Right-to-Work is Right for Oregon: A Comprehensive Analysis of the Economics Benefits from Enacting a Right-to-Work Law
Cascade Policy Institute, February 2012
22 Pages Posted: 2 Feb 2012
Date Written: February 1, 2012
This report measures the impacts of right-to-work laws on the economy, measured by employment growth, income growth, and migration. Looking backward, it examines what would have happened to state employment and income growth had Oregon enacted right-to-work legislation in 1985, the same year as neighboring Idaho. Looking forward, the report forecasts future employment and income growth if Oregon enacts right-to-work legislation going into effect in 2012.
Looking backward, the analysis finds if the state had enacted right-to-work legislation in 1985, Oregon’s employment in 2010 would have been approximately 14 percent higher (233,000 more jobs), Oregon’s 2010 personal income would have been 10 percent higher ($14.6 billion), and Oregon’s wage and salary income would have been 13 percent higher ($9.7 billion).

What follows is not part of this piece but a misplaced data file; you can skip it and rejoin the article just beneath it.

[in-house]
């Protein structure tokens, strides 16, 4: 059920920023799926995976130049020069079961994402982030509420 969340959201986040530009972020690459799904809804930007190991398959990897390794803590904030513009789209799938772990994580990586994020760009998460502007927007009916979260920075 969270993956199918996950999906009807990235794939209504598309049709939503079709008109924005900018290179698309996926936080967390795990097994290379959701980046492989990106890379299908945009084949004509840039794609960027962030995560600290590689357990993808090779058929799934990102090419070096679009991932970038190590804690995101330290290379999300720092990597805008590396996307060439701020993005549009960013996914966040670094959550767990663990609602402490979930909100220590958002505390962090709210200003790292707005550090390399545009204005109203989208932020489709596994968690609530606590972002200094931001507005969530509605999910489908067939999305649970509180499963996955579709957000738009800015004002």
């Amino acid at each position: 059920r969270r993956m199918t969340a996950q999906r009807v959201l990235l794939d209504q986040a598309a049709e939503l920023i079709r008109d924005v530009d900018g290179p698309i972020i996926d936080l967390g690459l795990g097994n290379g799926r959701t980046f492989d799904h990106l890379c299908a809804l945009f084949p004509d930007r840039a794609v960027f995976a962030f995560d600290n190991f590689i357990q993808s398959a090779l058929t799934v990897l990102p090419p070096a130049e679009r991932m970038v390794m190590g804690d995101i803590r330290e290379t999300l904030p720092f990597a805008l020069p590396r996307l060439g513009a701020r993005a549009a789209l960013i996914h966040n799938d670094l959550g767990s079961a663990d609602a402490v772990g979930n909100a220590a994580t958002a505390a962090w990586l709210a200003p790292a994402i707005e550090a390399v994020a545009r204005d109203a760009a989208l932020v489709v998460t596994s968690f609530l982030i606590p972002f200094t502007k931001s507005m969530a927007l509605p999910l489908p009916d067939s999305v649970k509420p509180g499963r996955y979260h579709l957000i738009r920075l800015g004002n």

Looking forward, if Oregon enacts right-to-work legislation in 2012, the empirical results indicate that the state would see a permanent boost in employment and income growth. After five years, in 2016, Oregon would have 50,000 more people working as a right-to-work state. By 2021, 110,000 more people would be working in Oregon. By 2016, the state’s personal income would be $4.1 billion higher and wage and salary income would be $2.7 billion higher. By 2021, the state’s personal income would be $10.8 billion higher and wage and salary income would be $7.0 billion higher.
Keywords: employment growth, income growth, right-to-work
JEL Classification: E24, J21, J6, J58, J38
Suggested Citation: Suggested Citation